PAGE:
Giving myself a structure, in my blog, upon which to focus this learning, may help me maintain momentum, even whilst the seasons are flying by and we feel so short of time.

So, let’s give it a go and we’ll see what happens. 

It’s invigorating to try something new!

13 thoughts on “Autumn 2022: In the garden

  1. Jan says:

    Such a talented lady! Well done Janna. Always love your garden and photography, and now adding painting to your skills list, hope you carry on enjoying all your hobbies.
    Love Janxx

    • jannaschreier says:

      Hello Jan! We really must get together – I think of you every time I drive along the M40. Covid has obviously been a bit of a complication of recent times, but perhaps not now? If you are up for it, yours or mine? And thank you for your kind words.

  2. Suzanne says:

    What an exciting concept! So many times I’ve taken a photo of some magical image/moment, to me, only to be disappointed at my clumsy photographic skills and delete the image in disgust. That you take such beautiful photos and yet still have the same issue makes me feel a little less an inadequate photographer and clearly articulates why many good garden makers are also good artists. I love your first shared painting, how it captures the light, and greatly look forward to seeing your garden through your painters eye (I was going to say artistic eye but both your garden and photography are such artistic works in their own right this is already demonstrated).

    Thankyou Janna for sharing this new adventure. As long as you enjoy the journey it doesn’t matter if it’s successful or not, it will be fun. Happy painting. Suzanne X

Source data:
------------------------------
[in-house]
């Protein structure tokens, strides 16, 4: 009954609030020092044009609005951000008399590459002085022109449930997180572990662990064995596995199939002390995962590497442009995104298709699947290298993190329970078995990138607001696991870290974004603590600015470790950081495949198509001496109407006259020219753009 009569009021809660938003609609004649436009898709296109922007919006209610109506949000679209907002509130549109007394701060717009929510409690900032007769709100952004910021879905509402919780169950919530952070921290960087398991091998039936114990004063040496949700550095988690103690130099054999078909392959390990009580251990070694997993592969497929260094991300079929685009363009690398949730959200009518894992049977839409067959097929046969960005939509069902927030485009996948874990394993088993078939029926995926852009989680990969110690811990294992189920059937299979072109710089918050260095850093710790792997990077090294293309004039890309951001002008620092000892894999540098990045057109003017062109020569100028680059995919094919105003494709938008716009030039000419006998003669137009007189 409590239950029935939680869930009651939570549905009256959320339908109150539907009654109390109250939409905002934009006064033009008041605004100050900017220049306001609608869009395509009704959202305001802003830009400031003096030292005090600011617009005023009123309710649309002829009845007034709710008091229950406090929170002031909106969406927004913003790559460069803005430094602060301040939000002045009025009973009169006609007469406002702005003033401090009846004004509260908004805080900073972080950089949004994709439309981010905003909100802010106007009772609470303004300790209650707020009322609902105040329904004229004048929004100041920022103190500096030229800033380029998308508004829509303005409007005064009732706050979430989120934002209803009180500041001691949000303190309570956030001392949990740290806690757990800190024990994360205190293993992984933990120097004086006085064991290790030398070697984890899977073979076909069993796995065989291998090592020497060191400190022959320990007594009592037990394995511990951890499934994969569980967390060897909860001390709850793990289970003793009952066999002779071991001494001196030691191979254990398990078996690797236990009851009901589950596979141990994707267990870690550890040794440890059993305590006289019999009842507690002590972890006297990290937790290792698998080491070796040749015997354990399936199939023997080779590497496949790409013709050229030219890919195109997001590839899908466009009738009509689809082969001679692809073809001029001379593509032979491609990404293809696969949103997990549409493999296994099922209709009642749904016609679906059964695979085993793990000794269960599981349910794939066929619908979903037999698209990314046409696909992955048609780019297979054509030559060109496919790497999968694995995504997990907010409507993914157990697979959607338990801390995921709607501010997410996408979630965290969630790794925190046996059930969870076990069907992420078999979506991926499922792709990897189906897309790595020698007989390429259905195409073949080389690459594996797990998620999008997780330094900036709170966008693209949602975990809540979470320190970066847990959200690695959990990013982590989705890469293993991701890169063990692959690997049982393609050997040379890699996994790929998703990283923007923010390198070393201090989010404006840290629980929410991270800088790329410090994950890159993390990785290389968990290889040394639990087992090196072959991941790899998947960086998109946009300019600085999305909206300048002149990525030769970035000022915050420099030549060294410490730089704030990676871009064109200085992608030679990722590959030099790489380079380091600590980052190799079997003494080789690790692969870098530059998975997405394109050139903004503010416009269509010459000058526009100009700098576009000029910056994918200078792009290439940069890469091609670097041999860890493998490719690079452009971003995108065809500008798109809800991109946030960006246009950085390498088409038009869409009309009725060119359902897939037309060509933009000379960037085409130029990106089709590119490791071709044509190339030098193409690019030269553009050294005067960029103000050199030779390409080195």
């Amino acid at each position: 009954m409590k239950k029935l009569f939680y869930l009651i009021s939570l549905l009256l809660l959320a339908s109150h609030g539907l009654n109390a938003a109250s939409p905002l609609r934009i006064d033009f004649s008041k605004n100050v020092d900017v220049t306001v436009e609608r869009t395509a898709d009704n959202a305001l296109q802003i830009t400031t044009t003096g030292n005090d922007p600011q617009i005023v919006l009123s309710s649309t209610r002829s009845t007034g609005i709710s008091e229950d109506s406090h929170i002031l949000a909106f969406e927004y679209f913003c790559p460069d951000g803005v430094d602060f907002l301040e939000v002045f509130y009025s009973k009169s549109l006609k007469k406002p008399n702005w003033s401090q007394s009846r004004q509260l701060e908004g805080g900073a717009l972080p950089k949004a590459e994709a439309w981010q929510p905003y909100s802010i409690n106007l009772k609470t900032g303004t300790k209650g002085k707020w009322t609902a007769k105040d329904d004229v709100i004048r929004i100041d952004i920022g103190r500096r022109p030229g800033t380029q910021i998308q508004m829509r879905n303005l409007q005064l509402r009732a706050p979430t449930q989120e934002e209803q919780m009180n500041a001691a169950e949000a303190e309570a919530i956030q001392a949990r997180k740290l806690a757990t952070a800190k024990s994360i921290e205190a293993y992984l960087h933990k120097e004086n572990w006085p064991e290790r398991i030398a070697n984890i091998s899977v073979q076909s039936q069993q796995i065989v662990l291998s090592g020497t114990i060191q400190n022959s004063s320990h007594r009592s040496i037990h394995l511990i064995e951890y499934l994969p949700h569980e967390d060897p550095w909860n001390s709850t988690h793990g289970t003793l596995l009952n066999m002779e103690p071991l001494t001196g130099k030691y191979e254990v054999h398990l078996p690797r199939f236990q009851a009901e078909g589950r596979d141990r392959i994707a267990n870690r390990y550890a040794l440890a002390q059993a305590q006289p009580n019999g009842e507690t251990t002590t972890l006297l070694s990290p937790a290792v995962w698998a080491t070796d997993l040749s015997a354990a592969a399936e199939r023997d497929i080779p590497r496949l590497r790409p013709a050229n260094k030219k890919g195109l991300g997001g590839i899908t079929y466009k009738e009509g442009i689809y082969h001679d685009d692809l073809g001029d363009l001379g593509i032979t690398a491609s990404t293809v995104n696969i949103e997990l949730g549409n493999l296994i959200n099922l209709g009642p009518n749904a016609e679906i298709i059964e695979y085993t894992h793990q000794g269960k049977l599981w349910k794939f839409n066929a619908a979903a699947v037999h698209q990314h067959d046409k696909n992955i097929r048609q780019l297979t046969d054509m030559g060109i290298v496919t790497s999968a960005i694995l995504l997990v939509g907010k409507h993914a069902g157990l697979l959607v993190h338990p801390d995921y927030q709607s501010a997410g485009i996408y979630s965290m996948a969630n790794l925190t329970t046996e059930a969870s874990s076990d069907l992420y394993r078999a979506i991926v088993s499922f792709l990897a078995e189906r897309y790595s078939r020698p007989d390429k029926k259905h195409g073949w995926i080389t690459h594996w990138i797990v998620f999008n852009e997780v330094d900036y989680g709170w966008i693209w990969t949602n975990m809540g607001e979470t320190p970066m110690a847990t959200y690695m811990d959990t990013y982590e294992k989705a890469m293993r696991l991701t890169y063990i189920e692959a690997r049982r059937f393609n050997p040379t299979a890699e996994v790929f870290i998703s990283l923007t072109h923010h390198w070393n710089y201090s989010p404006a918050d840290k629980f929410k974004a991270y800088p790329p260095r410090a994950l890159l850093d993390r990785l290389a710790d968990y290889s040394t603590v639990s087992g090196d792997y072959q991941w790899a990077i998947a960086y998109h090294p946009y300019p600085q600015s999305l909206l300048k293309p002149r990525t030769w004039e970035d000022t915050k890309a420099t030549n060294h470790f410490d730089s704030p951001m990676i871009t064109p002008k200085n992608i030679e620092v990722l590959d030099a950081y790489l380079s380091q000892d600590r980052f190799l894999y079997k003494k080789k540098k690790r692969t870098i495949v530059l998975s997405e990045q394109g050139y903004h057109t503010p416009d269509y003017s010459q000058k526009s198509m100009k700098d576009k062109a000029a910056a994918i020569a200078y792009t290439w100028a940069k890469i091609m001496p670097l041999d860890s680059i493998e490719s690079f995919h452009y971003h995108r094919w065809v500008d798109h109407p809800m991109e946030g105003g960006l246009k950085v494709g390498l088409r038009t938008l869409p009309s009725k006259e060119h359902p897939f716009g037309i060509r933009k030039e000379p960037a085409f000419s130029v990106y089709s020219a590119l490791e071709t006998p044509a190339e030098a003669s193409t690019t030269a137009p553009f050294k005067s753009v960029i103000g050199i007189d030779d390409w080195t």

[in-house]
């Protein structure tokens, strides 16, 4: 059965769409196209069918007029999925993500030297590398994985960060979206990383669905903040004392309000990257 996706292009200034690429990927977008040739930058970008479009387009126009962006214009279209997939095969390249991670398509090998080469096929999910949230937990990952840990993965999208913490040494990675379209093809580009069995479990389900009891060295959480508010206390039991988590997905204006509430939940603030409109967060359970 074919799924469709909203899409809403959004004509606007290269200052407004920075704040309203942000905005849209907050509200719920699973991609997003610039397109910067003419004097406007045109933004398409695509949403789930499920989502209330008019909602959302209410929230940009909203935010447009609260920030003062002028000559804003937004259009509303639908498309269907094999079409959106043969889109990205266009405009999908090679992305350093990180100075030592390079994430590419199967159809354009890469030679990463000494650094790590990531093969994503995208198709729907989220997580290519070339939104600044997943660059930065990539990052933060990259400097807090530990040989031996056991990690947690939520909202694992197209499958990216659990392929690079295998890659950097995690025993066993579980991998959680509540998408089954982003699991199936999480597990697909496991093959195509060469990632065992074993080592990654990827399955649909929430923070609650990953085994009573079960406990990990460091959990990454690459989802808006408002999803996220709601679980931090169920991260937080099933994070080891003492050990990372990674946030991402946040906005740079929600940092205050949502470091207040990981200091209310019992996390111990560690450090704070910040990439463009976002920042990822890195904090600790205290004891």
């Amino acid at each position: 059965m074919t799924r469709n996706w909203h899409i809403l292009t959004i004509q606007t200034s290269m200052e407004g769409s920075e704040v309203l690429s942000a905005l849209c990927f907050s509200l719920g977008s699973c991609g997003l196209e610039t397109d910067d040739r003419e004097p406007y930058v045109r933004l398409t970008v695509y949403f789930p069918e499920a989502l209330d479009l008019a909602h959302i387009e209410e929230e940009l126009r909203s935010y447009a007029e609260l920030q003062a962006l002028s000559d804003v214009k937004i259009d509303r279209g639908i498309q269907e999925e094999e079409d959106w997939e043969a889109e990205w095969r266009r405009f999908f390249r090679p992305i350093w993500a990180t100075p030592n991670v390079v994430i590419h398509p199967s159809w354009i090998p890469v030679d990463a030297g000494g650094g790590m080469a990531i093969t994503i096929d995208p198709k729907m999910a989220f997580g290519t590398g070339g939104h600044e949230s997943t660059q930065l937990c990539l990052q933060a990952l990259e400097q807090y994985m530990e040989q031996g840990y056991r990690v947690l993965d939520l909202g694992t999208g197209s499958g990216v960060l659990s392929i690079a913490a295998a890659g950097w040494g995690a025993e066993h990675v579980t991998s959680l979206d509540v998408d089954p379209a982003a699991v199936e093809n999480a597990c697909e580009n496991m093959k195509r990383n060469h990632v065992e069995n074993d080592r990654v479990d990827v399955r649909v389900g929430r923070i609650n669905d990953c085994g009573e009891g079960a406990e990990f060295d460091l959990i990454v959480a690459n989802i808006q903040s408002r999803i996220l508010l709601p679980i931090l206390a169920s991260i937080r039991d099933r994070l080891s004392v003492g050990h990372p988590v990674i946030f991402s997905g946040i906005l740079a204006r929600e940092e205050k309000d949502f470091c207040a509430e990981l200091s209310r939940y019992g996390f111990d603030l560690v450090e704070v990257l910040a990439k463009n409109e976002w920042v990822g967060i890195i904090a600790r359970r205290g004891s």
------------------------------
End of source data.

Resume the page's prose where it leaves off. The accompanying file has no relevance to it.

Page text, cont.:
• jannaschreier says:

      I’m sure your photography isn’t clumsy – sometimes it just doesn’t look as it’s supposed to! And if you’re not into filtering and manipulating the image to death (I quite agree on that one), it can be pretty hard to make them behave at times, I think for professional and amateur alike. But thank you so much for your encouragement about my new adventure. Still pretty scared but I think even more excited than scared! As you say, enjoying the journey is what it’s all about. I’m never happier than when I’m on that steep curve!

    • jannaschreier says:

      Thank you Kathie. Unfortunately I didn’t make it to Melbourne on this trip, although I did experience some cold weather in Tasmania and NSW. Mind you, it’s all relative, it was positively boiling compared to the minus 12 I left behind and the minus 7 I came back to!

  3. Louise says:

    She’s back! So excited to read and view what you share. Painting! You won’t believe this but I’m currently looking at beginning a watercolour painting course. I always enjoy a wander through your beautiful garden. Hope you enjoyed time in Australia. If that’s your first attempt at painting, I’m astounded!

    • jannaschreier says:

      You are sweet, Louise!! It’s lovely to be back. Hoping I can increase the frequency of my posts again with my new idea to keep me focussed. That’s so funny that you are looking at watercolouring too. It is such a lovely thing to do – I hope you enjoy it as much as I do. I lurch from ‘this is SO hard’ to the enormous surprise of ‘oh, I’ve actually done something recognisable’, but I think that’s what makes me love it so much! Let me know how you get on.

  4. Deirdre says:

    So exciting about your new adventure into painting! Love the one you posted. I so treasure the paintings my mother did of my garden before she became blind. I am often so very disappointed in photos of my garden !

    • jannaschreier says:

      Thank you Deirdre. We’ll see whether or not I can paint anything worthwhile! How lucky you are to have paintings of your garden by your mother. They are such very precious things, especially when created by someone close to you.